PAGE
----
Tag: endotoxin

Our center participated in a large, multicenter, double-blind trial of 486 patients with suspected Gram-negative sepsis in which E5 was compared with placebo. The results indicated that administration of E5 significantly reduced mortality from sepsis and produced significant resolution of multiorgan failure in patients with Gram-negative sepsis who were not yet in refractory shock. Results […]

In 1982, Ziegler et al reported the development of an antiserum prepared by immunizing donors with the J5 mutant of E coli. These investigators showed a significant reduction in mortality in bacteremic patients who received the serum compared with those who did not. The development of hybridoma technology has stimulated the preparation of monoclonal antibodies […]

A patient with sepsis syndrome that progresses to septic shock as he or she becomes hypotensive has an increasingly poorer prognosis. (If the hypotension does not respond to fluid replacement therapy, it is referred to as refractory septic shock.) In a large retrospective review by Kreger et al, the presence of shock was associated with […]

Treatment Considerations The cornerstone of the clinical management of sepsis remains appropriate antimicrobial therapy and, where possible, removal of the sources of infection, such as catheters or prostheses. Appropriate antibiotic therapy decreased the occurrence of shock and the mortality rate by approximately 50 percent. Supportive measures for sepsis syndrome depend on the clinical and metabolic […]

Endotoxin release is a common feature of all Gram-negative bacteria, with the lipid A structure preserved across various species and serotypes. This substance activates the complement cascade, producing a chain of effects that can ultimately lead to ARDS. It can also activate factor XII and initiate another progression of events resulting in DIC.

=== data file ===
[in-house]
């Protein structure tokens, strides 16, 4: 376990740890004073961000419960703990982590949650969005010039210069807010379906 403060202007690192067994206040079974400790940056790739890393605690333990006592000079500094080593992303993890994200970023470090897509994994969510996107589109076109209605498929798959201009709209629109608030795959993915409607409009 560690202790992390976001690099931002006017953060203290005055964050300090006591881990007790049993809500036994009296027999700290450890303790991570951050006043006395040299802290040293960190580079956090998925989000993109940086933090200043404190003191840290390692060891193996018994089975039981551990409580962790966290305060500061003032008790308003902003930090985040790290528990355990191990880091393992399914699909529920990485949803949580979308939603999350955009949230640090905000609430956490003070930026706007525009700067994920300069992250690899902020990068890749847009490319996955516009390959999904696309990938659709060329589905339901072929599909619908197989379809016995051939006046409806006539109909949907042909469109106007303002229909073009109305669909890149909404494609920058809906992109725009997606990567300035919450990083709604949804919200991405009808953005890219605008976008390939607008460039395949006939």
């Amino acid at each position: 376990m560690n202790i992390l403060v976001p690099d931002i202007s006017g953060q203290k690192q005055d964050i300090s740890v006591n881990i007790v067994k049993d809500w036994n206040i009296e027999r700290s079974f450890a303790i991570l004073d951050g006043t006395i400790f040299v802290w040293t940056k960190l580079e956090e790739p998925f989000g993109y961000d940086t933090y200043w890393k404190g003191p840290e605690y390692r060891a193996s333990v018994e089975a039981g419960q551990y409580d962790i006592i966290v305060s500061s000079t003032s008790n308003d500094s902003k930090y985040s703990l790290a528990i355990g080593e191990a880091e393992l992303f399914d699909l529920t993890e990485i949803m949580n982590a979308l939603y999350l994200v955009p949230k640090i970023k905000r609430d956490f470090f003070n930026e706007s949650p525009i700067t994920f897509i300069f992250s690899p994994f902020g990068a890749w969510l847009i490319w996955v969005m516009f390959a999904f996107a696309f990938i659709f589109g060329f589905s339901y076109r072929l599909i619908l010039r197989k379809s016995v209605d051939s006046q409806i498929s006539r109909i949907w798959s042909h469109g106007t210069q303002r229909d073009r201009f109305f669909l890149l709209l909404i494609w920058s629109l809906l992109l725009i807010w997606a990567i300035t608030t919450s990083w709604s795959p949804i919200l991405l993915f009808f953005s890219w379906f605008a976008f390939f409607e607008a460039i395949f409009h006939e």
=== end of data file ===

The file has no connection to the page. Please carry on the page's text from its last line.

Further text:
Serum iron levels may drop markedly shortly after the onset of sepsis, apparently as a result of an iron redistribution phenomenon that may have a protective aspect. The DIC syndrome, which is evident only in more serious infections, is observed more commonly in Gram-negative than in Gram-positive infections; thrombocytopenia alone is often an early marker […]

The peripheral vasodilation associated with the early hyperdynamic changes results in well-perfused, warm skin. Previously, this early stage was referred to as warm shock. As the patient deteriorated and became vasoconstricted, the condition was termed cold shock. However, these terms are outdated and should not be used. Only rarely is increased systemic vascular resistance seen […]

In that investigation, we defined bacteremia as the presence of a positive blood culture obtained within 48 hours of study entry, but we did not require the demonstration of bacteremia for designation of sepsis syndrome. Fever is the most commonly observed sign of sepsis. Pyrogenic activity is stimulated by at least three endogenous substances: interleukin […]

These include the following: increasing use of chemotherapy and radiotherapy; more widespread employment of corticosteroids and immunosuppressive agents in inflammatory diseases and organ transplantation; greater survival of predisposed patients (including the elderly), as well as those with cancer, diabetes, major organ failure, or granulocytopenia; and the increased use of invasive devices, such as surgical prostheses, […]

The distributions of Gram-negative isolates and associated mortality rates summarized by Young2 for 11 studies covering the period 1955 to 1986 are shown in Table 1. Our center was involved in a recent prospective study of the natural history of Gram-negative bacterial sepsis. This investigation was conducted during the period from early 1987 to mid-1988. […]